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Third Battle of Ypres
Plumer's first offensive action took place at Menin Road Ridge.

Third Battle of Ypres

The Battle of Passchendaele, also known as the Third Battle of Ypres, was a major engagement of forces during the First World War. It took place between 31st July and 10th November 1917, lasting for more than three months. The wisdom of the battle has been questioned; after the war the then Prime Minister David Lloyd George said, "Passchendaele was indeed one of the greatest disasters of the war ... No soldier of any intelligence now defends this senseless campaign ..."

The Battle is named after the village of the same name which the Allied forces wished to take from the Germans. Which modern day country is Passchendaele in?
Germany invaded the neutral country, Belgium, on 4th August 1914, in order that its troops could gain access to its enemy, France. The invasion of Belgium was the official reason given for Britain's declaration of war on Germany
Operations were hampered during the Battle by what natural feature of the landscape?
The thick forests
The high hills
The dense vegetation
The damp ground
The land was low-lying and relied on canals and ditches to drain it. These had been all but destroyed by the ongoing conflict and consequently the ground was wet and muddy, even when the weather was dry
The Battle began when the British launched their attack on the Germans at Pilckem Ridge. At what time of day did the battle start?
3.50 AM
12.50 PM
4.50 AM
1.50 PM
The advance was scheduled to begin at dawn, but in the event clouds on the horizon blocked the sun and the attack commenced in darkness. The Allied forces managed to advance 4,000 yards but a German counter attack drove the British back, with 70% of their men dead or wounded. The German advance was halted by machine guns, artillery and, most effectively, mud
One of the British commanders at Passchendaele, General Gough, inspired a group of officers to form a group called 'GMG'. What did these initials stand for?
God Moves Gough
Great Man Gough
Gough Must Go
General Mighty Gough
Many of the decisions made by General Gough had led to failure and the loss of lives. He was not at all popular with either officers or men. Field Marshall Haig said of the matter, "not to mention to Gough the state of feeling amongst the troops... (it)...might make Gough lose confidence in himself." Gough was eventually relieved of his command but many think that he was made a scapegoat and dismissed to quell public anger at the number of men lost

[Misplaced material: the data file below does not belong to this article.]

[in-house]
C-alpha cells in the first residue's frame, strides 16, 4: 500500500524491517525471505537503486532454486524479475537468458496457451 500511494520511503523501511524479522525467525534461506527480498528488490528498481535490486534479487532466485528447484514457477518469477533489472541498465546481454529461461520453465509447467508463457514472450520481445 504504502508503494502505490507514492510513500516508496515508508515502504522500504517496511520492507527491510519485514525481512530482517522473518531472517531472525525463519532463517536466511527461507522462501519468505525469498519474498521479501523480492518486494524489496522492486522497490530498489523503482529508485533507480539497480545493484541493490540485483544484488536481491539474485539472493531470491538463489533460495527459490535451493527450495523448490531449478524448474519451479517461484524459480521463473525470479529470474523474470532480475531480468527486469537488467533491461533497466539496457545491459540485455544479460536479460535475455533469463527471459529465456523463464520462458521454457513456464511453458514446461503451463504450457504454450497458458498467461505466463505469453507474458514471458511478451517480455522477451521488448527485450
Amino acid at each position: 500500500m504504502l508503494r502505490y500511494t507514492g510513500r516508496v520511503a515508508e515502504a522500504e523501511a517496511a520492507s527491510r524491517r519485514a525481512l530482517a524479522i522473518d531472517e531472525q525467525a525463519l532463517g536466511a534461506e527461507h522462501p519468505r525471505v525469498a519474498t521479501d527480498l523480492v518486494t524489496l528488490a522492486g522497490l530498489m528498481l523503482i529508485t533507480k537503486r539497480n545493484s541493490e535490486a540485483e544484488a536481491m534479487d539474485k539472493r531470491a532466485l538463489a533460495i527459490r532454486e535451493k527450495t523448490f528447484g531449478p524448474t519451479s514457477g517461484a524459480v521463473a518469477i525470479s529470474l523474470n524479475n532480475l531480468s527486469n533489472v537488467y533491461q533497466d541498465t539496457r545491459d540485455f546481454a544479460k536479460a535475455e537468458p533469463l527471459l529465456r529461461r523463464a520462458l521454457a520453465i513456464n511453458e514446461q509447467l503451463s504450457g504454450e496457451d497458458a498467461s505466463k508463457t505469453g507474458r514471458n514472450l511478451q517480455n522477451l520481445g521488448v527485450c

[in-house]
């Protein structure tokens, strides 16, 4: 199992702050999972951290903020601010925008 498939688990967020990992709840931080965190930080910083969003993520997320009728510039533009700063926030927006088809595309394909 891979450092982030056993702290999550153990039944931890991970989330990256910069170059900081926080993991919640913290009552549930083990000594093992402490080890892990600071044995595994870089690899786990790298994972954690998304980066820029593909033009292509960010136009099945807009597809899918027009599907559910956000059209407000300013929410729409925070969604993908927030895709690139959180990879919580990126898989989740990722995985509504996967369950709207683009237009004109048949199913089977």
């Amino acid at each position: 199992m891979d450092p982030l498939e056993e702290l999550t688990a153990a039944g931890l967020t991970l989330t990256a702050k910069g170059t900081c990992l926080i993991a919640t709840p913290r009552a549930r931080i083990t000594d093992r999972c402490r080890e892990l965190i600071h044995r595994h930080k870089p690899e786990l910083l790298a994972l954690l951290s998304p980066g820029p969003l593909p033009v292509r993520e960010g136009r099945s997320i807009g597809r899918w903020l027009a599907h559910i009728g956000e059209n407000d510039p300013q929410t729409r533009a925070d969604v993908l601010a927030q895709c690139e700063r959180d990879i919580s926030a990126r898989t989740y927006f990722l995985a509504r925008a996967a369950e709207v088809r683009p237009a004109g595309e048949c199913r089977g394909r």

After Gough was replaced as commander by Viscount Plumer, the British offensive was paused for three weeks. Why was this?
Plumer wanted to rest his men
Plumer was still in England
Plumer wanted to bring in more artillery
Plumer was in hospital
Plumer's plan was to bombard the Germans and then to attack them with infantry concentrated on a small area. This was a different tactic to the one which Gough had used. Gough had favoured mass infantry attacks spread over a wider front. Plumer's tactic won less ground per attack but was more successful overall
Plumer's first offensive action took place at Menin Road Ridge between 20th–25th September. It made use of 1,295 pieces of artillery, field-guns and Howitzers. How did this number compare to the amount of artillery used at Pilckem Ridge in the first Allied offensive of Passchendaele?
It was four times as much
It was twice as much
It was the same amount
It was half as much
It was Plumer's plan to use his artillery to destroy German concrete pill-boxes and machine gun nests. The British captured the majority of their objectives on the first morning of the assault. The Germans launched counter attacks with little success and were driven away on 26th September in the engagement at Polygon Wood
In October the Allied advances were slowed by what?
The poor weather
A lack of reinforcements
The death of General Plumer
A shortage of supplies
It rained throughout October and artillery was hard to deploy on the muddy ground. On one day, 13,000 Allied men became casualties. 2,735 New Zealanders were injured or killed and 845 of them were stranded in no-man's-land by the mud. It is the most men ever to have been lost in one day in all of New Zealand's history
On 23rd October the French attacked the Germans and captured the town of La Malmaison. They advanced 6km (3.7 miles) and captured 11,157 prisoners and 180 guns. Field Marshall Haig was pleased with this result, but what made him unhappy about it?
Haig had advised against the attack
The British had wanted to take La Malmaison
The number of men lost was more than could be spared
The attack came later than the British had hoped
Haig had asked the French many times to launch the attack. It had originally been due to commence four months before. If it had come earlier it might have had a greater effect on the outcome of Passchendaele, shortening the battle and lessening the number of men lost
The village of Passchendaele was finally taken from the Germans on 6th November 1917, by troops from which country?
Great Britain
New Zealand
Dry weather in early November helped the Allied attack. On 6th November the 1st and 2nd Canadian Divisions advanced and within three hours the village of Passchendaele had been taken. The final action of the battle took place on 10th November when the Canadians took control of the hills which overlooked the village
During the Battle of Passchendaele 50 British and Empire divisions and 6 French divisions fought against 83 German divisions for 3 months. How many men became casualties during the battle?
An estimated 1,160,000
An estimated 1,060,000
An estimated 960,000
An estimated 860,000
The figures are disputed but it is believed that between 200,000 - 448,614 Allied soldiers were killed, wounded or taken prisoner and 217,000 - 410,000 Germans suffered similar fates


Author:  Graeme Haw

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